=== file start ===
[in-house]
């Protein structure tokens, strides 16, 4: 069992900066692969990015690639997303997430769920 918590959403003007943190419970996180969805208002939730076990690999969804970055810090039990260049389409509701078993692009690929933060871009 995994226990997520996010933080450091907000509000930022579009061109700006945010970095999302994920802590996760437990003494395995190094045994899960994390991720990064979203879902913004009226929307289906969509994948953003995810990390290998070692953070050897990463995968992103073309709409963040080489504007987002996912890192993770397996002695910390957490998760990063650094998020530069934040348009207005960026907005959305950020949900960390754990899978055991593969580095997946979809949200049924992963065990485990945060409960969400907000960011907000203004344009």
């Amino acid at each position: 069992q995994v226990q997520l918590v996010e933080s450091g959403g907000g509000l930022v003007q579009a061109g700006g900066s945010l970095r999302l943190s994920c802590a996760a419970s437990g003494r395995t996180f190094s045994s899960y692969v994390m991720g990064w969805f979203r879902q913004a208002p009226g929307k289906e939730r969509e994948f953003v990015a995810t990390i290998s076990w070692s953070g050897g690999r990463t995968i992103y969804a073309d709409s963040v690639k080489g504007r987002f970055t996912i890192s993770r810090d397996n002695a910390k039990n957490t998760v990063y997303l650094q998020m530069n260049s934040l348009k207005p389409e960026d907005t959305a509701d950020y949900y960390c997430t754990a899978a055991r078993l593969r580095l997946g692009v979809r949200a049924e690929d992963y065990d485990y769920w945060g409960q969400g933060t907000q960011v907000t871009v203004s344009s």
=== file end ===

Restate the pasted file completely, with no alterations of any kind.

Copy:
[in-house]
């Protein structure tokens, strides 16, 4: 069992900066692969990015690639997303997430769920 918590959403003007943190419970996180969805208002939730076990690999969804970055810090039990260049389409509701078993692009690929933060871009 995994226990997520996010933080450091907000509000930022579009061109700006945010970095999302994920802590996760437990003494395995190094045994899960994390991720990064979203879902913004009226929307289906969509994948953003995810990390290998070692953070050897990463995968992103073309709409963040080489504007987002996912890192993770397996002695910390957490998760990063650094998020530069934040348009207005960026907005959305950020949900960390754990899978055991593969580095997946979809949200049924992963065990485990945060409960969400907000960011907000203004344009």
């Amino acid at each position: 069992q995994v226990q997520l918590v996010e933080s450091g959403g907000g509000l930022v003007q579009a061109g700006g900066s945010l970095r999302l943190s994920c802590a996760a419970s437990g003494r395995t996180f190094s045994s899960y692969v994390m991720g990064w969805f979203r879902q913004a208002p009226g929307k289906e939730r969509e994948f953003v990015a995810t990390i290998s076990w070692s953070g050897g690999r990463t995968i992103y969804a073309d709409s963040v690639k080489g504007r987002f970055t996912i890192s993770r810090d397996n002695a910390k039990n957490t998760v990063y997303l650094q998020m530069n260049s934040l348009k207005p389409e960026d907005t959305a509701d950020y949900y960390c997430t754990a899978a055991r078993l593969r580095l997946g692009v979809r949200a049924e690929d992963y065990d485990y769920w945060g409960q969400g933060t907000q960011v907000t871009v203004s344009s």